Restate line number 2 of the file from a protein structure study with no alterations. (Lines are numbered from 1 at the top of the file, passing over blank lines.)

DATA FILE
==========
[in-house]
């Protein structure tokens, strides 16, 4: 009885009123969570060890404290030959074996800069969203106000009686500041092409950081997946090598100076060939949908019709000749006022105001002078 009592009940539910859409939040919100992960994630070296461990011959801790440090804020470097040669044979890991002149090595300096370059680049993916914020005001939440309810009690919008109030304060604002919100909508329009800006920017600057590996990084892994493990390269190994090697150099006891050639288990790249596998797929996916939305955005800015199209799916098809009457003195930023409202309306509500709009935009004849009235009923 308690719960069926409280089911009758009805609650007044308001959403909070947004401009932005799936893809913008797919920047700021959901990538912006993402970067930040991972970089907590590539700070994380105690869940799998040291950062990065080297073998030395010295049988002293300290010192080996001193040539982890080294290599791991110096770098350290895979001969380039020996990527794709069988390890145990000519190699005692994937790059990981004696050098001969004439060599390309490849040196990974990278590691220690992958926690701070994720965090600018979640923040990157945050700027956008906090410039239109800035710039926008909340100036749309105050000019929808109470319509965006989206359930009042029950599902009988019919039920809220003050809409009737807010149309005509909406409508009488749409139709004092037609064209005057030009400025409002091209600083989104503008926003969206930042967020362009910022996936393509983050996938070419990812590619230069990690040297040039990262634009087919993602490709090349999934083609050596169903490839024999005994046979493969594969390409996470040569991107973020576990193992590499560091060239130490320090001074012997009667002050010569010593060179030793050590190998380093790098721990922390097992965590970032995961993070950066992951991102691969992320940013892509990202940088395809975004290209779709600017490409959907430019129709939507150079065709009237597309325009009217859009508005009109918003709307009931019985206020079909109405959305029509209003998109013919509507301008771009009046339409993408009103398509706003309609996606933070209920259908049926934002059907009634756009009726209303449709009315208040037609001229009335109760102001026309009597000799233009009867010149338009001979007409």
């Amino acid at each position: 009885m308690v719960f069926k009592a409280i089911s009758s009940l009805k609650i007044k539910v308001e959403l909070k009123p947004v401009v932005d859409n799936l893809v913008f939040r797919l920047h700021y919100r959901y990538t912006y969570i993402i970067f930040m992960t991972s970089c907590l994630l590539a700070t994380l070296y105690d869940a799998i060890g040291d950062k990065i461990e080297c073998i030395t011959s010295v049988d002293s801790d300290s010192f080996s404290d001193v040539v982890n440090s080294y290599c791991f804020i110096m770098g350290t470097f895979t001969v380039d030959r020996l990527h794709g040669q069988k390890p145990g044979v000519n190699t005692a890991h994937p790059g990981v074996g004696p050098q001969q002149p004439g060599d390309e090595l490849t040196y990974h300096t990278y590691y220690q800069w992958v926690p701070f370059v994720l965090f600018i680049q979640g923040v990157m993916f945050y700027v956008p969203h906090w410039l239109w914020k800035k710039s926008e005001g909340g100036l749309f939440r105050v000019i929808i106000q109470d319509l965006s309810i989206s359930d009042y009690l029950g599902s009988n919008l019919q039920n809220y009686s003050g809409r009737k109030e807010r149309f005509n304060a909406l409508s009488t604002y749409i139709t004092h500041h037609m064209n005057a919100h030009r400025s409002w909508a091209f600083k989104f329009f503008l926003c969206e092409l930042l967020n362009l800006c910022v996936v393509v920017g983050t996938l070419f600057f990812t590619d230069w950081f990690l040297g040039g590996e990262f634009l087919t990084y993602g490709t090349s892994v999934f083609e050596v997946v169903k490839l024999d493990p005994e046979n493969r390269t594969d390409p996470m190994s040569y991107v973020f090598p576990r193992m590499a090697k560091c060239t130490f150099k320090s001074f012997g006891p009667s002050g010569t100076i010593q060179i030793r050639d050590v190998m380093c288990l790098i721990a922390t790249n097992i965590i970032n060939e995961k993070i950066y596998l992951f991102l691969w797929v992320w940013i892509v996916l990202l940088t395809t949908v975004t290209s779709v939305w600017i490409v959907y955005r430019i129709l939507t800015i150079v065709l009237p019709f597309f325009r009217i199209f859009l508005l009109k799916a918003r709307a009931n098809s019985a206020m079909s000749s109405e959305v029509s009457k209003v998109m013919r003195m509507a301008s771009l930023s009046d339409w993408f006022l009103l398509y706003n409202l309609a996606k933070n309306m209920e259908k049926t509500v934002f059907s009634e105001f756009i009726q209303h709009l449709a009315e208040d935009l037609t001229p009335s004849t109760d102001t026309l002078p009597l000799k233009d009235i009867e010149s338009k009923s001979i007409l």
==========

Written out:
């Protein structure tokens, strides 16, 4: 009885009123969570060890404290030959074996800069969203106000009686500041092409950081997946090598100076060939949908019709000749006022105001002078 009592009940539910859409939040919100992960994630070296461990011959801790440090804020470097040669044979890991002149090595300096370059680049993916914020005001939440309810009690919008109030304060604002919100909508329009800006920017600057590996990084892994493990390269190994090697150099006891050639288990790249596998797929996916939305955005800015199209799916098809009457003195930023409202309306509500709009935009004849009235009923 308690719960069926409280089911009758009805609650007044308001959403909070947004401009932005799936893809913008797919920047700021959901990538912006993402970067930040991972970089907590590539700070994380105690869940799998040291950062990065080297073998030395010295049988002293300290010192080996001193040539982890080294290599791991110096770098350290895979001969380039020996990527794709069988390890145990000519190699005692994937790059990981004696050098001969004439060599390309490849040196990974990278590691220690992958926690701070994720965090600018979640923040990157945050700027956008906090410039239109800035710039926008909340100036749309105050000019929808109470319509965006989206359930009042029950599902009988019919039920809220003050809409009737807010149309005509909406409508009488749409139709004092037609064209005057030009400025409002091209600083989104503008926003969206930042967020362009910022996936393509983050996938070419990812590619230069990690040297040039990262634009087919993602490709090349999934083609050596169903490839024999005994046979493969594969390409996470040569991107973020576990193992590499560091060239130490320090001074012997009667002050010569010593060179030793050590190998380093790098721990922390097992965590970032995961993070950066992951991102691969992320940013892509990202940088395809975004290209779709600017490409959907430019129709939507150079065709009237597309325009009217859009508005009109918003709307009931019985206020079909109405959305029509209003998109013919509507301008771009009046339409993408009103398509706003309609996606933070209920259908049926934002059907009634756009009726209303449709009315208040037609001229009335109760102001026309009597000799233009009867010149338009001979007409």